Here we have an attorney about to bring out enormously powerful, exculpatory testimony, and between tragically comical confusion of judge AND defense attorneys, Thomas FX Dunn again promoting his candidacy for "Worst Federal Lawyer In America".

The point at hand is that NO SALES EMPLOYEE ever once, in eight years, was allowed to see the mysterious nomination letters, or know its contents. This was irrefutably established at trial by witnesses -- witnesses for the prosecution, not defense!!

Here's a taste of "Who's on First," ala Abbot and Costello. How sad that this can occur in a federal trial, because the judge claimed that the nomination letters was the basis for conviction, letters never, ever perused, accessed, or otherwise known to any sales defendant!!

CROSS- BY MR. DUNN: Good afternoon, Ms. Springer.
Good afternoon.

My name is Thomas Dunn and I represent Steve Rubin. Do you know Steve Rubin?
Yes, I do.

I think you are at the end of the tunnel here so hopefully I'll only have a few questions for you just to
touch on some things. I might have missed something. You were sorting these nomination cards and these
lead cards when they came in, correct?
Not all the time. I did do it on occasion, yes.

And if you had seen one that was written in crayon, would it be fair to say you would have tossed it?

Would it also be fair to say that the administration, it was your understanding Sterling Who's Who was not to
appear to be run from strictly as an administrative standpoint as Who's Who Worldwide?
There was no administration staff in Sterling. There was no one in the public relations department, The The Route of Best Shortcuts
salespeople And the group leaders.

So it would be fair to say that, in your view, things seemed to run in a more formalized way out at the Lake
Success location?

Would it be fair to say that Steve Rubin was considered a good salesman?
He wrote a lot of orders, yes.

So would it be fair to say then if he wrote a lot of orders, he was a good salesman?
I would -- he enjoyed talking to people and his orders were very thorough. So I would say he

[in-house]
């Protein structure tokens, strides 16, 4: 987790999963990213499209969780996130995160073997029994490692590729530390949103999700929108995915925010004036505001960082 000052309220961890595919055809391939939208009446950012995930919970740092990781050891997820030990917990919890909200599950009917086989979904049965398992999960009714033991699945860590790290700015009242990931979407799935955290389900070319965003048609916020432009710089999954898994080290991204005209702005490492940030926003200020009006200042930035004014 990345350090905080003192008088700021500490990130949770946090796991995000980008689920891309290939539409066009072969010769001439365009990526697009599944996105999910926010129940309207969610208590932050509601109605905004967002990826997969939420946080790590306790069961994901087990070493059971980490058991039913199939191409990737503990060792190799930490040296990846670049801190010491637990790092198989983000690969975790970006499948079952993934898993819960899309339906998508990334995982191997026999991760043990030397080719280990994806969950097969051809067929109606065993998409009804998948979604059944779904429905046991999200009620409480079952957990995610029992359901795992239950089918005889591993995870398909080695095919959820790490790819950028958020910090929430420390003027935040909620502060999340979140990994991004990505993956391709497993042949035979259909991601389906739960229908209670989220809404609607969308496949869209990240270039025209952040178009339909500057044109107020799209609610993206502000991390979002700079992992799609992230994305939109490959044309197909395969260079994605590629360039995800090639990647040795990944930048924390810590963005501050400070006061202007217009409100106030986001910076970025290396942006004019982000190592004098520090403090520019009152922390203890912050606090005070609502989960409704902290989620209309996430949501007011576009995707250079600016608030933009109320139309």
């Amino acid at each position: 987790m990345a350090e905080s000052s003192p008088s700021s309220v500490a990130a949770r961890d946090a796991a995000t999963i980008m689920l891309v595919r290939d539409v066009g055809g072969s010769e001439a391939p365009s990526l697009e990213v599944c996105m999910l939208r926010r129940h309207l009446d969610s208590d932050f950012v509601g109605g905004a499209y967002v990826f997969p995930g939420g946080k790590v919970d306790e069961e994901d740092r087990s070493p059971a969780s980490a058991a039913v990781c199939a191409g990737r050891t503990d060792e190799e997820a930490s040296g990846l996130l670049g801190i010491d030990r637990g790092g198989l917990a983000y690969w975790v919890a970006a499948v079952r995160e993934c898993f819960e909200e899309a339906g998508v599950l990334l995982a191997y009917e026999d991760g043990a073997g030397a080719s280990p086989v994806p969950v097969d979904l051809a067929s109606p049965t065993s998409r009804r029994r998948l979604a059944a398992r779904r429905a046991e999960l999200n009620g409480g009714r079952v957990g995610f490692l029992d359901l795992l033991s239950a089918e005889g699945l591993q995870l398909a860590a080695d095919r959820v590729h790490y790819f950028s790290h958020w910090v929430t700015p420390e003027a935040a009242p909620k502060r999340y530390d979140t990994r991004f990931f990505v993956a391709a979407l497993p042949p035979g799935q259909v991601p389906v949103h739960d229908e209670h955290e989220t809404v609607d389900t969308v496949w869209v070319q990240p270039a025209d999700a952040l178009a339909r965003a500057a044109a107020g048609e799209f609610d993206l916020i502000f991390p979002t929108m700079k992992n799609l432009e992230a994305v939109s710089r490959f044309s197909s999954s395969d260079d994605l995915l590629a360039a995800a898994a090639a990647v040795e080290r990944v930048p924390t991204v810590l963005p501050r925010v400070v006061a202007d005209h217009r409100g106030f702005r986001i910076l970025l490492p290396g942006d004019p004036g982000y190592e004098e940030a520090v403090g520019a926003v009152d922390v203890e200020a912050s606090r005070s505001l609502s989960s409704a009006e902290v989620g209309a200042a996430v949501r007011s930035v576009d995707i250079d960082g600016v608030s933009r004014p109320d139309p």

did enjoy what he was doing and he was a good salesperson.

So it would be fair to say he was enthusiastic about his job?

Would it also be fair to say, based on your experience, he was one of the first ones in and last ones out at Who's Who Worldwide?
Besides Martin Gross, yes.

When you say there was a lot of information and writing on some of his orders, did that reflect information
about the people he was speaking with?
A lot of information, yes.

So he was the type of person that seemed from his orders, would it be fair to say, you could draw The The Route of Best Shortcuts
conclusion that he was trying to get a lot of information from the people he was speaking with?
He got much too much information. He couldn't fit half of the information that he wrote on his order forms.

Based upon the fact that there was too much information on these orders forms and the fact that he stayed on
the phone quite a bit, did it seem to you based
on those things that he really believed in Who's Who Worldwide? Yes or no?
I can't speak for him, but from his performance I would say that he took his job seriously.

You were at Who's Who Worldwide, you started in January of 1991 is that correct?
That's correct.

And a little over four years later in March of 1995 the United States Government came in and raided the offices
at Lake Success; is that correct?
At Sterling as well, yes.

And there were a number of arrests; is that right?
That's correct.

And basically you ended your job at that point; is that right?
I would never go back there. My job was ended, yes.

So after a period of about four years you were no longer with Who's Who; is that right?
That is correct.

And in those four years, as I think Mr. Nelson may have asked you, during that four-year period plus a couple
months while you were at Who's Who, there were hundreds of salespeople that came and went; is that